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Re: How to write a "proper" math document

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  • Subject: [mg120207] Re: How to write a "proper" math document
  • From: Andrzej Kozlowski <akoz at>
  • Date: Wed, 13 Jul 2011 03:10:51 -0400 (EDT)
  • References: <> <iuukk8$epi$> <15944200.6757.1309943765495.JavaMail.root@m06> <iv45b8$es8$> <> <ivh9dm$llg$> <>

My point was that you were (probably deliberately) confusing two 
different aspects of Mathematica (and thus confusing the "naive user" 
whose interests you so often claim to represent).

The first "aspect" is that of a computer algebra system. As you know 
perfectly well, all computer algebra systems employ certain standard or 
canonical forms for representing certain mathematical expression which 
arise from algorithmic considerations and sometimes result in output 
that differs from standard mathematical practice. One, rather trivial 
example, that was discussed recently is Mathematica's outputting 
Sqrt[2*n] as Sqrt[2]*Sqrt[n], which is not the normal thing to do in 
mathematics. There is, of course, a great deal more of this kind of 
thing. Of course one can uses various programming tricks to convert such 
output into "standard" mathematics but, as you have yourself pointed 
out, it is a a little like "trying to teach a pig to sing". It is easier 
to make the necessary changes by hand (enabling "drag and drop" of text 
in the Preferences makes it, for me anyway, even easier). Doing such 
editing in Mathematica is certainly easier than doing it in TeX, where 
you (usually) have to work with the "source".

But then there is the second aspect of Mathematica and that is one of 
the things that distinguishes it from all other CAS known to me. It is 
also a complete, high quality, WYSIWIG mathematical typesetting system,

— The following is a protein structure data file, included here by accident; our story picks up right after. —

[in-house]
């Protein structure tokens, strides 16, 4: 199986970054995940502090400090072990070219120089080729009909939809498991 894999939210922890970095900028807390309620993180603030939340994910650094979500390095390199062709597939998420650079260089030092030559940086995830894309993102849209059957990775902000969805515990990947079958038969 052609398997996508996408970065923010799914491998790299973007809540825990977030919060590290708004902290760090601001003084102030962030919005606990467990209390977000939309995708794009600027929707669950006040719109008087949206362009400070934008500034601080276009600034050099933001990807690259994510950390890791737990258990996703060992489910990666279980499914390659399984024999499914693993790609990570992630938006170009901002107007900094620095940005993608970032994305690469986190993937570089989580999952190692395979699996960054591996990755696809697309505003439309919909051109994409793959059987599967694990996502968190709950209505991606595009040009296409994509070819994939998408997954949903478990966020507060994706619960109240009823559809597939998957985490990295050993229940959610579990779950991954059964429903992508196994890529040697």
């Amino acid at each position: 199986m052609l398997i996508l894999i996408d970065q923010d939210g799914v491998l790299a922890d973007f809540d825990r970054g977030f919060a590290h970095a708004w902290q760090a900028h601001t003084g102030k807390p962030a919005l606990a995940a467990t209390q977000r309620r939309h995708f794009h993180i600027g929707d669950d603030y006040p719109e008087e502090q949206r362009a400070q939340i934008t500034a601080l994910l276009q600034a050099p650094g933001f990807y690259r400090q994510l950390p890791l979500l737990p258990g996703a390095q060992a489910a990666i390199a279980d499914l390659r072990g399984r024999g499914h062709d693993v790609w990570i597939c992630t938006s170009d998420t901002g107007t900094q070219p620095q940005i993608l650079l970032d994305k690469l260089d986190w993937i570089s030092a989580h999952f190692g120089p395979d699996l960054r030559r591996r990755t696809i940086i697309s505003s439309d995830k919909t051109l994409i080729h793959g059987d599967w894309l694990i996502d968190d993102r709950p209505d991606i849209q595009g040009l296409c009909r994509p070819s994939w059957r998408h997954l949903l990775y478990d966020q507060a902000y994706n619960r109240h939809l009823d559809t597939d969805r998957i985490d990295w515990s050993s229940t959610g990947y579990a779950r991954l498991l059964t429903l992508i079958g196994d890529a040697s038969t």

capable of producing professional or "near professional" quality 
technical publications. If you doubt it, get hold of a copy of William 
Shaw's "Complex Analysis with Mathematica", CUP 2006 and see if you can 
tell the difference between this and similar books written in TeX.

Actually, as I wrote in my post, I think there is a difference but it 
involves very subtle things, like precise spacing, the size of secondary 
indices, and some other things that most people don't pay much attention 
to. Also, I myself have never succeeded getting Mathematica to produce a 
result as nice as Shaw's book, which is why I don't think it is easy. 
But Mathematica, even when uses as a "static editor" has lots of 
advantages over TeX editors, like the ability to paste high resolution 
pictures and parts of pdf files directly into a notebook (at least on 
the Mac). When you then print to PDF you get a single pdf file in which 
the stuff originally written in Mathematica and the things that were 
pasted in are merged seamlessly together. Achieving anything like this 
with TeX takes a great deal more effort.

Actually, Shaw's book is also a fine example of how one should approach 
Mathematica's input and output in what is primarily a mathematics book. 
Shaw clearly distinguishes Mathematica's input and output on the one 
hand form "mathematical formula's", on the other and does not attempt to 
"tweak" Mathematica's output to make it look more like conventional 
mathematics.  On the very few occasions  where the output looks 
different from standard mathematics, Shaw still keeps the Mathematica